God is in the details

20110630-210349.jpg I am sitting on the cheap but slow train from Malmö to Stockholm, where the French-owned operator is generous enough to include free wifi. But since I don't know what to use it for, I am using this delightful vacant time to read one of the the books I brought: Cradle to Cradle. Yes, as a manifesto for a cyclic and holistic approach to design it might be a bit dated; these days every other project on design blogs have feature which "give back" something to the environment they have been designed for.

One such example was a new type of concrete that absorbs Co2 from the air in the manufacturing process. More interestingly, the article was found in Wired magazine. You may excuse me for not being a dedicated Wired reader, but there is something refreshing about such an earthy piece of news in a magazine about the likes of Steve Jobs and Google-spinoffs.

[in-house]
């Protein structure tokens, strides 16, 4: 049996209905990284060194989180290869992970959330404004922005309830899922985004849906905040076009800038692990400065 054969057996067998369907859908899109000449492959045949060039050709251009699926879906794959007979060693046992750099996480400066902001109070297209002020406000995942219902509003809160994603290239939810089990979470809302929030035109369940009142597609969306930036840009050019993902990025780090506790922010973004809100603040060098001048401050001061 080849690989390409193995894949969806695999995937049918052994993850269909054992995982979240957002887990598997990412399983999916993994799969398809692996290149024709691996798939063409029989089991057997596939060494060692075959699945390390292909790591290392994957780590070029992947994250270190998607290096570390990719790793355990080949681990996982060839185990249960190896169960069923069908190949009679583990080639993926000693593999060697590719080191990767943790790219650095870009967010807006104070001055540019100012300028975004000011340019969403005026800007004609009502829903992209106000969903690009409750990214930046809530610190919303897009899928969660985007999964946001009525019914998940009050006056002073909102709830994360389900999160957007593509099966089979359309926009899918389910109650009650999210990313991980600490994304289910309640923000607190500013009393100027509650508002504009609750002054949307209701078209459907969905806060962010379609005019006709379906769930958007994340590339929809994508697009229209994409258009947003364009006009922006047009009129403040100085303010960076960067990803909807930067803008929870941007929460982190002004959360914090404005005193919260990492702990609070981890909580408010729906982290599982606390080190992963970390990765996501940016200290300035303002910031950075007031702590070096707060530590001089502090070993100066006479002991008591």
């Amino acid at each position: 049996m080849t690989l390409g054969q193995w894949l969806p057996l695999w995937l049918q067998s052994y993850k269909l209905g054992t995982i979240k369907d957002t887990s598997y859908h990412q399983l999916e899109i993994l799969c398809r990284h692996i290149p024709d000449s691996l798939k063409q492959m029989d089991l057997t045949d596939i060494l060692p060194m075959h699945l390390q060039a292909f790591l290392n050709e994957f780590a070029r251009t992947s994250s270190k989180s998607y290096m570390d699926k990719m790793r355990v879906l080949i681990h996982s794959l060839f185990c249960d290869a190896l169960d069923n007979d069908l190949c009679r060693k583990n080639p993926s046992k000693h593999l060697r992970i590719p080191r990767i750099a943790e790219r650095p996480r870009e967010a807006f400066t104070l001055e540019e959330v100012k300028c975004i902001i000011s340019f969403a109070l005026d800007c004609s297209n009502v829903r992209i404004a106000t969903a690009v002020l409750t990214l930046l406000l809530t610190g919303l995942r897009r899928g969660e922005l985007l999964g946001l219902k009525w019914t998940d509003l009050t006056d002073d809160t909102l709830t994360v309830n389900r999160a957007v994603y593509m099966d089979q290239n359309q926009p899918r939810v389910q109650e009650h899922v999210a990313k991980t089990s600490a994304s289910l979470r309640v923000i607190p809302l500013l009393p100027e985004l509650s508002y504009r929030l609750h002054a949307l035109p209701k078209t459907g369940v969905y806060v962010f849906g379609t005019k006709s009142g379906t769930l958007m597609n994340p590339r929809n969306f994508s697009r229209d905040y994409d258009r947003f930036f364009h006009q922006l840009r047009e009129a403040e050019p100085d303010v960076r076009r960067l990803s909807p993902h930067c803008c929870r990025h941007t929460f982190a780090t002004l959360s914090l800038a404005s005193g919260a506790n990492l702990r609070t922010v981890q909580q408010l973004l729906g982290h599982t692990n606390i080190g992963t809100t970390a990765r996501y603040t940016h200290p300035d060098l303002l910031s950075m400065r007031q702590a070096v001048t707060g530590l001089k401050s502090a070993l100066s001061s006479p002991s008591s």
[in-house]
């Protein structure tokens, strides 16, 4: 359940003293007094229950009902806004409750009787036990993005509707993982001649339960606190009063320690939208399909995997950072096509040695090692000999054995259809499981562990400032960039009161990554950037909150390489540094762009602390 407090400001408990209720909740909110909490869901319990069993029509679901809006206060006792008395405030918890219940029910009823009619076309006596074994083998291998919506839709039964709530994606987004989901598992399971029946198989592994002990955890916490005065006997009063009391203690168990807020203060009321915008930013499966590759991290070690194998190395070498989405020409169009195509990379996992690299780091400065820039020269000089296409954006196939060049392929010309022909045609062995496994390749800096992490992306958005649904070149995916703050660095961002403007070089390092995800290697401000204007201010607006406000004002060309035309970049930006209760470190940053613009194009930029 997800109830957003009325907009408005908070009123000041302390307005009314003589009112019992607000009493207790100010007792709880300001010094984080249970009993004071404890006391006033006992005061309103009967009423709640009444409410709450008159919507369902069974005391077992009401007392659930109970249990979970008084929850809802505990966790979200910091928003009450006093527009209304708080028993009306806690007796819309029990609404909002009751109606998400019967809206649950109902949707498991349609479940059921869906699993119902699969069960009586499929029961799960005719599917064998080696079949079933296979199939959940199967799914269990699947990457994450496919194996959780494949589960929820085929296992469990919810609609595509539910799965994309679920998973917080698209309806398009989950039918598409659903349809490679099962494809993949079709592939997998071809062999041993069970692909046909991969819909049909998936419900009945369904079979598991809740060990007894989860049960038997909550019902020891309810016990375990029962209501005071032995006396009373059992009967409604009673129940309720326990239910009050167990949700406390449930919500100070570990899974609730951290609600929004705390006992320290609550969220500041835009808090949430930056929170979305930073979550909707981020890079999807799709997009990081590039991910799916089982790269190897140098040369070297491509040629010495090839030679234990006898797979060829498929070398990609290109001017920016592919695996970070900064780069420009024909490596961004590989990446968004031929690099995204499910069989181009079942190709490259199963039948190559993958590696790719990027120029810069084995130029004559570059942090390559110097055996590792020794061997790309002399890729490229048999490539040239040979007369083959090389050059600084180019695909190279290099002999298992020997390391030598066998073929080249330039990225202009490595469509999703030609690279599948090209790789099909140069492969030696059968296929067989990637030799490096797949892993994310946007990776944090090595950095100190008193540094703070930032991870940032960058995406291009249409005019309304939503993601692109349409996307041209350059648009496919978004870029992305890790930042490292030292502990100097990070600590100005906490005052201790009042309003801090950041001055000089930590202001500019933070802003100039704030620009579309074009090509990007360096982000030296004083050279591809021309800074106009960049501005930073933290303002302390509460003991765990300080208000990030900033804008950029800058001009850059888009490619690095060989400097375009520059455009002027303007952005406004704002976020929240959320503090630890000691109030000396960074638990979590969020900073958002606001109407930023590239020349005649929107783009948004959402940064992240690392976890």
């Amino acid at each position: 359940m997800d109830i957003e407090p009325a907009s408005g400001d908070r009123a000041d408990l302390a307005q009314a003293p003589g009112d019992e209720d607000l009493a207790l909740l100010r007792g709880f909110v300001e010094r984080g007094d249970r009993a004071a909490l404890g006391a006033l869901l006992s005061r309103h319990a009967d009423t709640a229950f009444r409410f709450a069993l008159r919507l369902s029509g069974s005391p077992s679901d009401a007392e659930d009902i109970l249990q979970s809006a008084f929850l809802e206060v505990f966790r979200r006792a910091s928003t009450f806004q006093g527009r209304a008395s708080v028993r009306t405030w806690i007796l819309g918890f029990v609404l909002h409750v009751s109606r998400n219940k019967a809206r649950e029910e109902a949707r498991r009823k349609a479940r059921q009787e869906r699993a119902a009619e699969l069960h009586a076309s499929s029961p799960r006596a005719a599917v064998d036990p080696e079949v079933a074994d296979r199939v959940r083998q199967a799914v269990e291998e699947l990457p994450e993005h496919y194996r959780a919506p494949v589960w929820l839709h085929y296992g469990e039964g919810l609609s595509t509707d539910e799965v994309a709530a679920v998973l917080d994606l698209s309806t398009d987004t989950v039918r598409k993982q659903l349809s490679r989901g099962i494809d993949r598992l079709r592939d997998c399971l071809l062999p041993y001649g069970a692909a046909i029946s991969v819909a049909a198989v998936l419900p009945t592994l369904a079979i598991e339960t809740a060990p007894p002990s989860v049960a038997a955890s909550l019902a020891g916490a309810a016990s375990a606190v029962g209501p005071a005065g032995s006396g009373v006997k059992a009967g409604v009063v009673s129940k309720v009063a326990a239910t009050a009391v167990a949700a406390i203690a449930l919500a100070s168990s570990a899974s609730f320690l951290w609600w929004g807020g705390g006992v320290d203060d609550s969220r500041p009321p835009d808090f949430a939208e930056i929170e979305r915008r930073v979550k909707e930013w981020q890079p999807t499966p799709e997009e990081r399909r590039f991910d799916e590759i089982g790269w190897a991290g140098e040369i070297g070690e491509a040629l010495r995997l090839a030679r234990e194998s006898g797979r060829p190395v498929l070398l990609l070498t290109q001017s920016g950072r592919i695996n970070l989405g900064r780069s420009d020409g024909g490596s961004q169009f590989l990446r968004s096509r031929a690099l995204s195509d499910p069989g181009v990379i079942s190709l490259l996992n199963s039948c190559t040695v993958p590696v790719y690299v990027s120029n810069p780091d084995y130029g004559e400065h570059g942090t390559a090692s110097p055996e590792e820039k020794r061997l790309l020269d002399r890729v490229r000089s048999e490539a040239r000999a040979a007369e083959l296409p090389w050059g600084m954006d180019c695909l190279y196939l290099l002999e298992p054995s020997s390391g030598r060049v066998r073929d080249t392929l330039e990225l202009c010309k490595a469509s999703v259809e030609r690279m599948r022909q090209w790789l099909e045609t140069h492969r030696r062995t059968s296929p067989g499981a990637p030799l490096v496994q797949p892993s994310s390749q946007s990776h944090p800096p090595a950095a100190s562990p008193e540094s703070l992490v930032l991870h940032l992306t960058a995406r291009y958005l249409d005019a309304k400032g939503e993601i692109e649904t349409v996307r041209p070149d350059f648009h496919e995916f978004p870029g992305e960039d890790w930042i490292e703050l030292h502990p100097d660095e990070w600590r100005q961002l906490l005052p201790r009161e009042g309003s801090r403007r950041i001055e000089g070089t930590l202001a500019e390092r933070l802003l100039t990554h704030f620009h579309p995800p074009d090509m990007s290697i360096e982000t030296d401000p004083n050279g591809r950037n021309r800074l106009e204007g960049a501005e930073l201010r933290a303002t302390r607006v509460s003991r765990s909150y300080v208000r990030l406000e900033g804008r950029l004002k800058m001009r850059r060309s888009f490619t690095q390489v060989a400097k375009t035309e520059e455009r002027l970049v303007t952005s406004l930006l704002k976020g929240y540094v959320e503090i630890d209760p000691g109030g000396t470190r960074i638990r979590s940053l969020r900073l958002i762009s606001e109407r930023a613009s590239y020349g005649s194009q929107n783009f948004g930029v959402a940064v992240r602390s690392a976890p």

As I am washed in broken sunset blaze spreading out across the Swedish Midlands I can't help but hope that there is a possible future when the stuff we create and consume actually are a part of the ecosystem. No doubt there is a long way to go, and all the plastic bags in the Pacific waste dump will never be safely incinerated, but as the public grows increasingly aware of the collective planetary impact of their individual behaviour, we stand a chance of making that fundamental shift needed to stay on this planet.

Re-quoting a 1992 conversation from the above mentioned book: Republican White House representative: " I see. You want an endangered species act for the whole world...and the devil is in the details". Evolutionary biologist: " No, Sir. God is in the details."

Whatever we do as designers, we'll never be able to match the almighty. So far, we have created such a gap between ourselves and nature that we have a lot of "giving back" to do before we can safely re-enter the eco system that surround us.